After the American company’s drawn out receivership proceedings, Erik Buell Racing seems like the brand everyone has forgotten about. Posting a press release to its Facebook page today though, EBR says it has some interesting projects in the works.

To unveil for the 2017 model year, EBR is teasing an urban street bike that is “quick, dark, and low”; meanwhile for the 2018 model year, EBR says it will debut a sub-$10,000 motorcycle platform.

There also seems to be some movement on the 1190 platform, presumably with model updates to the RX and SX sport bikes, and the 1190AX adventure bike could finally be coming to market.

Taking these news items in turn, we can start with speculation about what motorcycles could meet the criteria of being “quick, dark, and low” in the urban street bike segment.

An all-new machine is likely too big of an ask from the American brand, so our first guess would be to see something built off the 1190 platform. Whether that means just using the 72° v-twin engine in a different chassis, or the whole rolling machine, is up for debate though.

I have to admit to being stumped on this announcement, especially when considering the position of the company when it closed and where it is now rebooted, so I’ll be curious to see what comes forth at the annual trade shows.


Erik Buell Racing’s goal of making a sub-$10,000 motorcycle platform for 2018 is perhaps easier to decipher and understand. It is easier to woo dealerships when you have a full-line of motorcycles to offer.

Add into that mix the growing divide on who can afford motorcycles of a certain value (cash vs. credit), and there’s a strong argument to push for models below the $10,000 mark.

Truthfully, the price break happens closer to $6,000 to $8,000, and we have see price-focused bikes like the Yamaha FZ-09 selling very well. It makes sense that EBR would follow suit, though hopefully sub-$10,000 means closer to $8,000 than it does to $9,999.

As for continuing to develop the 1190 platform, that might be a mixed bag. There are a lot of people in the motorcycle industry that would like to see what an EBR 1190AX looks like, and there’s also some precedent from the Buell Ulysses that such a machine could be a success, relatively speaking.

Updates to the EBR 1190RX and EBR 1190SX sport bikes though are likely necessary to keep the bikes relevant against the competition, but EBR also does so at its peril. That might be a story for a different post though.

Source: EBR

  • darren636

    here we go again…


    Buell motorcycles are like herpes. They’re ugly and they just keep coming back. Or maybe cockaroaches.

    On the other hand… “quick, dark, and low” – sounds like a Harley. And that would be the ultimate FU to The Motor Company. Buell building a cruiser. Of course it would not compete because it would not be an HD. It might be able to compete with Victory or Indian though.

    And a sub $10K bike… sounds like a re-branded off brand re-badged. Chinese or Indian (dot not feather) motorbike.

  • mackja

    This is great news! I love my Buell/EBR motorcycles, from my 07 XB12r, 09 1125r, and 14 EBR 1190rx and 1190sx, I have had nothing but great fun with these bikes. Great handling bullet proof engines, and extremely fun to ride. Hope they can pull it off and make a real go at it. Looks like its time for a new bike in the garage!!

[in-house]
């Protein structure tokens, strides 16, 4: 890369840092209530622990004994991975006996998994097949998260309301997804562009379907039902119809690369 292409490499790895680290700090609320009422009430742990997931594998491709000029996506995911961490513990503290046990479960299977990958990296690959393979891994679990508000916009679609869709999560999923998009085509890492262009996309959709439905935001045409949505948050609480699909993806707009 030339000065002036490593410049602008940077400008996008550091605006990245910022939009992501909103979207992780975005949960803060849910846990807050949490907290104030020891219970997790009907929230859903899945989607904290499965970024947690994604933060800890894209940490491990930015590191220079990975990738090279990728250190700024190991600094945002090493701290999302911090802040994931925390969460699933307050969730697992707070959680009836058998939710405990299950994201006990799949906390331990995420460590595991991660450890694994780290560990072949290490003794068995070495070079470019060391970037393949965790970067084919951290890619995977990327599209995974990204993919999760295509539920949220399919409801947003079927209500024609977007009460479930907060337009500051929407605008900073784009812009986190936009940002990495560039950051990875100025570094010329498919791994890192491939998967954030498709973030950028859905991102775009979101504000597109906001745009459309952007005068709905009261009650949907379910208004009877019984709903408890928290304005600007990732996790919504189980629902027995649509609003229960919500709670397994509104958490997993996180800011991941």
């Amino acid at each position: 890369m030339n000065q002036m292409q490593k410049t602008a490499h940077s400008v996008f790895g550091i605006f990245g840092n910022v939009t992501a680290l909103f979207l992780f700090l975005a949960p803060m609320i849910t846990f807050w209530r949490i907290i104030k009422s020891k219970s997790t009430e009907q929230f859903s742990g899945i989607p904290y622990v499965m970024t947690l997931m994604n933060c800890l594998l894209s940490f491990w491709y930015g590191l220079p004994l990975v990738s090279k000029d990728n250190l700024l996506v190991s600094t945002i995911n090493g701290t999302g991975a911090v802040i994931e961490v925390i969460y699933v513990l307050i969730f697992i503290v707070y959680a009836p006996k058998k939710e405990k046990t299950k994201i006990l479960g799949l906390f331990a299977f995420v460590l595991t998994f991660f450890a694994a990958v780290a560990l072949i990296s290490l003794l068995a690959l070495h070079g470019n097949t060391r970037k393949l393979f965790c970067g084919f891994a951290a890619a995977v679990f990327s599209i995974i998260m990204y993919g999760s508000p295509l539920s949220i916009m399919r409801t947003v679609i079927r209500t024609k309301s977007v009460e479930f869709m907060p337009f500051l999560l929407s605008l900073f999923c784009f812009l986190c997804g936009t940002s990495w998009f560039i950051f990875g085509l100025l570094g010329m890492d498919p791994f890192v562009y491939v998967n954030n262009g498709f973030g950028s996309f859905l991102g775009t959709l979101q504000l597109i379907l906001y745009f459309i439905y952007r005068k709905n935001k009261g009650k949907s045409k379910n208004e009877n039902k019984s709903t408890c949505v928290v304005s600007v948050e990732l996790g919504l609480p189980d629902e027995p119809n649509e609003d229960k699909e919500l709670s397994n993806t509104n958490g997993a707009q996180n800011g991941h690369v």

• Dustin Nisbet-Jones

    Question about Buells: When you say ‘bullet proof’, what does that mean in terms of miles? I see a lot of people with 10 or 20,000 miles on their bikes talking about how they’re bulletproof but it’s pretty meaningless to me at that kind of mileage.

  • Schyler

    I had 129,000 on my 2004 xb12r. It lost crankshaft bearings at 20,000 but after that it was smooth sailing till someone decided texting was more important than driving and ran me over on i95 completely destroying the bike. I had a zx6r on the street and r1 and triumph 675 Daytona race bikes since then but I still miss my Buell.

  • Jeram Mallis

    Sounds like EBR is going to release a ‘Diaval’ style bike using a modified 1190 platform :) could be the best buell yet if it’s still able to smash it’s way through a corner!

  • MichaelAndTheArgonauts
  • Phil Klostermen

    Great news. I hope the adventure bike is a success.

  • Pete M

    Is Hero going to build the sub $10k bike for them? ;)

  • mackja

    The water cooled engines (1125r, 1190rx, 1190sx) are extremely durable, I keep up with the EBR/Buell community through blogs, Facebook page, and personal interaction. Many 1125r have been ridden well over 60k miles, with no mechanical issues, the 09 1125 model had a stator problem. My 09 1125r was ridden 20,000 miles on the street , then put on the track for another 6,000 miles with only the clutch plates being replaced. Retired the 1125 (going back on the street) and have put my 1190rx on the track, so far no issues at all, and I ride an 1190sx on the street. If these where not strong capable, reliable machines I would not spend my money on them. I have owned 14 motorcycles, Harley, Honda, Kawasaki, KTM, and Buell/EBR, by far I have the most fun on my EBR bikes. I know many are critical of Erik Buell and his designs, why I do not know or understand. They have the best chassis in the industry, excellent engine, easy to ride fast, and reliable. I know most people point to the front brake, but it works great, never have had an issue, I run advanced group pace at the track and they have never let me down. Granted at the top level of racing their have been some issue with the system, but how many here can keep pace with the likes of Roger Hayden, Geoff May, or Corey west? Go ride one and you will have a big grin on your face when done.